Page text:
Analog and Digital signals: Why settle for less?

Here's a question to the Audiophile community that I don't rightly know the answer to. Audiophiles are known for their pursuit of the finest in audio playback technology, pursuing even the smallest of tweaks to squeeze the most out of their audio recordings.

Why then have we settled for something less when it comes to signal transmission for both analog and digital?

Between digital components, it seems the de facto standard is either an AES/EBU, Toslink, or Coax connection. Yes there are others, but it seems 99% of the equipment out there uses these. The problem here, is that they are a compromise. They put the clocks and data stream combined together on the same wire. This introduces significant jitter. A solution already exists in the form of the I2S interconnect which separates bit clock, word clock, master clock, and data stream all onto their own separate pins. Very few components (that I know of) use I2S. Why has the audiophile industry not standardized on I2S? Why have we not ditched the "consumer grade" digital signaling?

Between analog components, it isn't 99%, but still, the vast majority of Audiophile gear uses single ended RCA interconnects. This has the potential for introducing EMI and RFI. Once again, a solution already exists, in the form of balanced differential interconnects. Balanced interconnects are the defacto standard for audio equipment used in live stage performances, heck, even my Church has a fully balanced audio system for the pipe organ and choir. Why has the Audiophile industry not standardized on balanced analog interconnects? Why are we still using this low cost consumer grade connection that dates back to WWII?

Your thoughts and comments?
Never could figure out why more makers didn't indeed make a more concerted effort to adopt I2S just never made too much sense to me. Maybe, to be fair, they knew they were going to drive up costs by including it next to coax on the same component (keeping coax at first would've allowed customers to do the comparison for themselves while preventing total incompatability with other brands). If I recall, the first brand or 2 that tried their gear with it did so without the inclusion of coax...and it didn't take all that long for them to go out of business and I think other makers wanted to take that as a lesson learned. But, I've always wondered had those first companies included coax, despite the expense, that maybe things would've turned out quite differently. Of course it's still not too late to correct such a mistake - anyone could retake the initiative if they would only recognize the need to rethink that 'strateegery thing' a little.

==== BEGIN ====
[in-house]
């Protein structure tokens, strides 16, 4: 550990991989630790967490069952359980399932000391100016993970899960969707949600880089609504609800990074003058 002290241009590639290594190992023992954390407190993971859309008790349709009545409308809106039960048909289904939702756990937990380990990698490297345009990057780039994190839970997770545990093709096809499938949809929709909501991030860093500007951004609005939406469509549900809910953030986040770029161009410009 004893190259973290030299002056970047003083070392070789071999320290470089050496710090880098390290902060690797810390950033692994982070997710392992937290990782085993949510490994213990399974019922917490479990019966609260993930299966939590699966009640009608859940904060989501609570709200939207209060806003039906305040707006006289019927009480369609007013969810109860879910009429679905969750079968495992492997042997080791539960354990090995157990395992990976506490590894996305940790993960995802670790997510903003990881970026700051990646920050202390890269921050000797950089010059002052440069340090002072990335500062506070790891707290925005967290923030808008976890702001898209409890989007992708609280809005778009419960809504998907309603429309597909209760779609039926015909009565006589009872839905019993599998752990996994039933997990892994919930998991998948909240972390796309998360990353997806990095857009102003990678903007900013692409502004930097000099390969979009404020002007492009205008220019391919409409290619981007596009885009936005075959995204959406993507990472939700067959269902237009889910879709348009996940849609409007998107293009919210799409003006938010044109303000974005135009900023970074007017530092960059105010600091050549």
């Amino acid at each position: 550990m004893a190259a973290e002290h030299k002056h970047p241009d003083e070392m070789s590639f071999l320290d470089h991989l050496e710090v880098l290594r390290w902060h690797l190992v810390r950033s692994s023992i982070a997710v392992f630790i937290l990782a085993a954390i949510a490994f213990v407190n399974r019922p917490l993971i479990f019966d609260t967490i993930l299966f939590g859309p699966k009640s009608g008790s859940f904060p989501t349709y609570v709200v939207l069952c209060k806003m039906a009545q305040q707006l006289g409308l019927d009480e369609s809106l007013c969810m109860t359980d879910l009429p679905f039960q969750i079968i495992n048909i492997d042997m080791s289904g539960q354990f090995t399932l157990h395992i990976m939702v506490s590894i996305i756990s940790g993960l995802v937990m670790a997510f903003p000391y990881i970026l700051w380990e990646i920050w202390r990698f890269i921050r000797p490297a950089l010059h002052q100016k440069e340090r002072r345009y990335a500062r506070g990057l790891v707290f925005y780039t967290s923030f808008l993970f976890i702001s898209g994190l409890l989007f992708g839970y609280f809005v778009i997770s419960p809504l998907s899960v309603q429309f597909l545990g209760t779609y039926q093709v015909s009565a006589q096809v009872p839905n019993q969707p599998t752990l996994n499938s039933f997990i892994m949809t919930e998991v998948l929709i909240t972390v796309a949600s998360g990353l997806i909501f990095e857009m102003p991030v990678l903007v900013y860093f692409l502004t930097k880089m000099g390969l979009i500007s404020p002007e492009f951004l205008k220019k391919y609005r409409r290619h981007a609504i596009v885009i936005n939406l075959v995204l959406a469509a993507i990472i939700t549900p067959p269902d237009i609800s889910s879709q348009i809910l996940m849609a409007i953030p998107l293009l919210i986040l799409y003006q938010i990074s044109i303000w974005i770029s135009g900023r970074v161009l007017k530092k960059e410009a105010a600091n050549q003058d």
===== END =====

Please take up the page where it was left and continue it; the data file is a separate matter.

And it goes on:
As far as balanced goes, I switched over to it a few years ago and haven't looked back, really. Even though you could say that there are certainly single-ended equipment designs out there that perform better than many comparable balanced ones and all that, it still remains: if you can indeed come up with a great single-ended design, then how much better will it be just by offering it in balanced as well? I'm in total agreement with you, both of these protocols are needlessly neglected by too many makers.

Then again, I suppose what's really put a damper on things concerning I2S as of late is the now impending doom of the physical CD format itself, to be effectively replaced by downloads. I'm betting that the perception (real or imagined) that's out there now is that whatever connection protocol remains will likely be at the mercy of the computer industry instead...even though nothing is really stopping them from adopting it any more than audio makers, I suppose. I can only imagine that what's stopping them from cosidering it may be the real-estate-eating bulkiness of the current connector of choice. But then, what if they updated and reconfigured it and made it a much smaller form factor for the computer industry? But, as it is presently, it's one of those things that looks destined to forever fly under their radar...even Steve Jobs might have missed that one, were he still around. But, to me, without the divine intervention of someone like that ready to champion its cause, then it seems that I2S is one of those good ideas that's unfortunately destined to fade away.

Regards, John
i can use i2s, but my coax makes the dac and transport sound better. don't generalize. you can't say that one genre of cables will always sound better than another.
I found that when switching from a standard quality coax to a coax cable from Zu, for connecting my CAL Alpha DAC to my transport I got a significant improvement. So the specific coax in my experience can make a big difference. The Zu coax was also superior to the Toslink connector I had tried.
That's most probably true about generalizing. I heard I2S only a couple different times and neither were A/B'ed with coax. I liked what I heard at the time, but there have been a few times since that optical actually sounded better to me than coax and coax even better than AES/EBU...although I did notice that about the only times found this to be true was, more often than not, with budget gear. A matter of execution, possibly, I dunno. My gut feeling is still that separating the signal paths was probably, on the whole, likely a good idea though.


Would also like to see some use of the standardized synchronous ethernet for wireless audio.